A Russian city must have both horses and saltpeter in its Strategic Resource box to build Cossacks.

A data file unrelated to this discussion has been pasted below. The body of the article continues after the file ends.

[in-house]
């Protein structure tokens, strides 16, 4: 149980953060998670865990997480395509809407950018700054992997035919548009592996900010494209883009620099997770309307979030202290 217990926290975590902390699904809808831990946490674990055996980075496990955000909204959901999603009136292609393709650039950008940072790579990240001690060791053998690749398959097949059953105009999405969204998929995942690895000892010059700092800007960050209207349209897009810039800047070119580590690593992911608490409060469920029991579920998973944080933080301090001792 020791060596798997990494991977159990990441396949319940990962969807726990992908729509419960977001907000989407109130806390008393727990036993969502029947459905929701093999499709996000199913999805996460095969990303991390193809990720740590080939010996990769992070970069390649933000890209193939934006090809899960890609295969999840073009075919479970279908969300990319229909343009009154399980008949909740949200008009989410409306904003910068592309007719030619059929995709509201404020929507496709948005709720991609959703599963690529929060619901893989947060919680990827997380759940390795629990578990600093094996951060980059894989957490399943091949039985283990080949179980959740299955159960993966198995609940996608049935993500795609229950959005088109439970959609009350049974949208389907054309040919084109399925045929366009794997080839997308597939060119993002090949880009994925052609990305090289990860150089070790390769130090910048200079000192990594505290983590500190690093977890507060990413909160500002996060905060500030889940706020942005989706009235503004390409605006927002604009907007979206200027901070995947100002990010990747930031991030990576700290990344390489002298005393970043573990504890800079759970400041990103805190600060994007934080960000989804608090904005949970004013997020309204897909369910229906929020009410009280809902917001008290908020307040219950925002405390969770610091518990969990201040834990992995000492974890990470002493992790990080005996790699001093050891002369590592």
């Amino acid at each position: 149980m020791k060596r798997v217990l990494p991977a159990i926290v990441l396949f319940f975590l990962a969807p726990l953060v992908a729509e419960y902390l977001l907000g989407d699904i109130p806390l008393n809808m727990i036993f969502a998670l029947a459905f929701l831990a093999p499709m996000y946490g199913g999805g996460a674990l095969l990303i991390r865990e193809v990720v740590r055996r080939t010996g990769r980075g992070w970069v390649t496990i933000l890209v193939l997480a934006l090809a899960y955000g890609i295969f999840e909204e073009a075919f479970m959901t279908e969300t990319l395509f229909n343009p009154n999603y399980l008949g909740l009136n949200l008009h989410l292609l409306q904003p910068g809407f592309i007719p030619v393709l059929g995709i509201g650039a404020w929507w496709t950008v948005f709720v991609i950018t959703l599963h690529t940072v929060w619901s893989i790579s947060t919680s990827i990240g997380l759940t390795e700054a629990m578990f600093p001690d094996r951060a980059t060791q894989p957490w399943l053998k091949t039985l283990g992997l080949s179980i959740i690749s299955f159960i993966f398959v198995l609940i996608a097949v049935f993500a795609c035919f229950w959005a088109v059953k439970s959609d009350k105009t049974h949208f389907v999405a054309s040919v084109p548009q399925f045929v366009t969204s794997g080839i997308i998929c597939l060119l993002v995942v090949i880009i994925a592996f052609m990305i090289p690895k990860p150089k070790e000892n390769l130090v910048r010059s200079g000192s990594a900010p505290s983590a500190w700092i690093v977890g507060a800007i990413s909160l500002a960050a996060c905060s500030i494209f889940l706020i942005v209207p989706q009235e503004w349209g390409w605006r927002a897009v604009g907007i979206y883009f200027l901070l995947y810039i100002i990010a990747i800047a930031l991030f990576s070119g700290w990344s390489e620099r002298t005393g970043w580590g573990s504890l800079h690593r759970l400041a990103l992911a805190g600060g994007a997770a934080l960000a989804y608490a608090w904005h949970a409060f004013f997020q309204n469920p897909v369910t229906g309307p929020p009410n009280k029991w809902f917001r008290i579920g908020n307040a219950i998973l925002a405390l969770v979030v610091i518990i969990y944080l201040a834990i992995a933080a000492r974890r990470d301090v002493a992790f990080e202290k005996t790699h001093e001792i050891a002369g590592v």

Skilled horsemen dwelling in the northern steppes of the Black and Caspian Sea regions, the Cossack hosts had a tradition of fierce independence and, after decades of conflict, finally received privileges from the Russian government in return for military services. In the 16th century there were six major Cossack hosts: the Don, the Greben (in Caucasia), the Yaik (along the Ural River), the Volga, the Dnieper and the Zaporozhian (west of the Dnieper). Under the Russian umbrella, the Cossacks expanded eastward from their settlements in the Don and were early colonizers of Siberia. From the 18th through the 20th centuries, the Czars used Cossacks extensively to suppress revolutionary activities and conduct foreign wars. During the Russian Civil War (1918-20), the Cossacks in southern Russia formed the core of the White armies there and suffered extensively. Under Soviet rule, the Cossack communities ceased to function as distinctive entities.